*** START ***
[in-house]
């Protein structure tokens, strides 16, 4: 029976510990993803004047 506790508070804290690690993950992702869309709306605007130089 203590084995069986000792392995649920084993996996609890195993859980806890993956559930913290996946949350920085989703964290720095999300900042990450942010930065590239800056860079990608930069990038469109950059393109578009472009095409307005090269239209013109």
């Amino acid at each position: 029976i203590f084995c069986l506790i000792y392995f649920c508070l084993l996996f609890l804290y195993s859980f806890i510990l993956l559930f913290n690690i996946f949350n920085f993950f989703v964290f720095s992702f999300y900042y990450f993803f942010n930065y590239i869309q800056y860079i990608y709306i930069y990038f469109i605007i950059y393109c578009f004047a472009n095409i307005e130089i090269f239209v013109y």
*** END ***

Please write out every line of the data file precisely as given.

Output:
[in-house]
């Protein structure tokens, strides 16, 4: 029976510990993803004047 506790508070804290690690993950992702869309709306605007130089 203590084995069986000792392995649920084993996996609890195993859980806890993956559930913290996946949350920085989703964290720095999300900042990450942010930065590239800056860079990608930069990038469109950059393109578009472009095409307005090269239209013109």
């Amino acid at each position: 029976i203590f084995c069986l506790i000792y392995f649920c508070l084993l996996f609890l804290y195993s859980f806890i510990l993956l559930f913290n690690i996946f949350n920085f993950f989703v964290f720095s992702f999300y900042y990450f993803f942010n930065y590239i869309q800056y860079i990608y709306i930069y990038f469109i605007i950059y393109c578009f004047a472009n095409i307005e130089i090269f239209v013109y």